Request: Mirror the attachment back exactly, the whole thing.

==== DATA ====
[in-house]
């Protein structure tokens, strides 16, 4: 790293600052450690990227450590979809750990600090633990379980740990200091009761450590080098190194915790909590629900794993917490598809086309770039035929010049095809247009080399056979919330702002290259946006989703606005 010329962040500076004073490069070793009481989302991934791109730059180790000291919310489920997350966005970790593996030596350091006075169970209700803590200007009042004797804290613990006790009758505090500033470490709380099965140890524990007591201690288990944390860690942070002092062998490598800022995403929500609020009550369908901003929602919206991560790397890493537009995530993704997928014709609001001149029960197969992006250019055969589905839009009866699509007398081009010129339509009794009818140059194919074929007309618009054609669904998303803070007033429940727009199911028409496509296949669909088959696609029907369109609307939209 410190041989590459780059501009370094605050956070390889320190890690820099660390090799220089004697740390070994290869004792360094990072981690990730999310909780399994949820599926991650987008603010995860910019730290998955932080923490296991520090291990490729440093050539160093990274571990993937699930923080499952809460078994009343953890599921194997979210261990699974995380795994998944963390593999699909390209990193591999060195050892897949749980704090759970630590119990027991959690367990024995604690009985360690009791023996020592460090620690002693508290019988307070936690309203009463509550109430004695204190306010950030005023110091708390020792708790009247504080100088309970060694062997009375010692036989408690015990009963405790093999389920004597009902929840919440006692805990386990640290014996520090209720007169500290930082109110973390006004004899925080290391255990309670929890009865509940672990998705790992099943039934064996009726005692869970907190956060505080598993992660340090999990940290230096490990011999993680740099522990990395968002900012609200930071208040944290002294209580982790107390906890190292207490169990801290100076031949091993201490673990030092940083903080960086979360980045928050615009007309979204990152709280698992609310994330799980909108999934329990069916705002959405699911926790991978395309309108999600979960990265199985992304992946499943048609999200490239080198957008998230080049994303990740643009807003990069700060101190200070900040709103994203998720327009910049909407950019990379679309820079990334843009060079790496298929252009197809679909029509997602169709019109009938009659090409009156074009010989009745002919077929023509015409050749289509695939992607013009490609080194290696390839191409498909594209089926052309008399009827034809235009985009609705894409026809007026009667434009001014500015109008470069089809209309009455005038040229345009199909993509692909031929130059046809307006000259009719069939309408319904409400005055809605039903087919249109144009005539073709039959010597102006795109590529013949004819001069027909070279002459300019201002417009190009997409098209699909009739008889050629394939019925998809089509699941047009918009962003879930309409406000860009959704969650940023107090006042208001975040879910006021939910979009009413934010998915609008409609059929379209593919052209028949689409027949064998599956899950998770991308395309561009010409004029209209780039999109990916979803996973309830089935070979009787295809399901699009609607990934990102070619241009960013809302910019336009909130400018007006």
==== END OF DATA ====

[in-house]
């Protein structure tokens, strides 16, 4: 790293600052450690990227450590979809750990600090633990379980740990200091009761450590080098190194915790909590629900794993917490598809086309770039035929010049095809247009080399056979919330702002290259946006989703606005 010329962040500076004073490069070793009481989302991934791109730059180790000291919310489920997350966005970790593996030596350091006075169970209700803590200007009042004797804290613990006790009758505090500033470490709380099965140890524990007591201690288990944390860690942070002092062998490598800022995403929500609020009550369908901003929602919206991560790397890493537009995530993704997928014709609001001149029960197969992006250019055969589905839009009866699509007398081009010129339509009794009818140059194919074929007309618009054609669904998303803070007033429940727009199911028409496509296949669909088959696609029907369109609307939209 410190041989590459780059501009370094605050956070390889320190890690820099660390090799220089004697740390070994290869004792360094990072981690990730999310909780399994949820599926991650987008603010995860910019730290998955932080923490296991520090291990490729440093050539160093990274571990993937699930923080499952809460078994009343953890599921194997979210261990699974995380795994998944963390593999699909390209990193591999060195050892897949749980704090759970630590119990027991959690367990024995604690009985360690009791023996020592460090620690002693508290019988307070936690309203009463509550109430004695204190306010950030005023110091708390020792708790009247504080100088309970060694062997009375010692036989408690015990009963405790093999389920004597009902929840919440006692805990386990640290014996520090209720007169500290930082109110973390006004004899925080290391255990309670929890009865509940672990998705790992099943039934064996009726005692869970907190956060505080598993992660340090999990940290230096490990011999993680740099522990990395968002900012609200930071208040944290002294209580982790107390906890190292207490169990801290100076031949091993201490673990030092940083903080960086979360980045928050615009007309979204990152709280698992609310994330799980909108999934329990069916705002959405699911926790991978395309309108999600979960990265199985992304992946499943048609999200490239080198957008998230080049994303990740643009807003990069700060101190200070900040709103994203998720327009910049909407950019990379679309820079990334843009060079790496298929252009197809679909029509997602169709019109009938009659090409009156074009010989009745002919077929023509015409050749289509695939992607013009490609080194290696390839191409498909594209089926052309008399009827034809235009985009609705894409026809007026009667434009001014500015109008470069089809209309009455005038040229345009199909993509692909031929130059046809307006000259009719069939309408319904409400005055809605039903087919249109144009005539073709039959010597102006795109590529013949004819001069027909070279002459300019201002417009190009997409098209699909009739008889050629394939019925998809089509699941047009918009962003879930309409406000860009959704969650940023107090006042208001975040879910006021939910979009009413934010998915609008409609059929379209593919052209028949689409027949064998599956899950998770991308395309561009010409004029209209780039999109990916979803996973309830089935070979009787295809399901699009609607990934990102070619241009960013809302910019336009909130400018007006």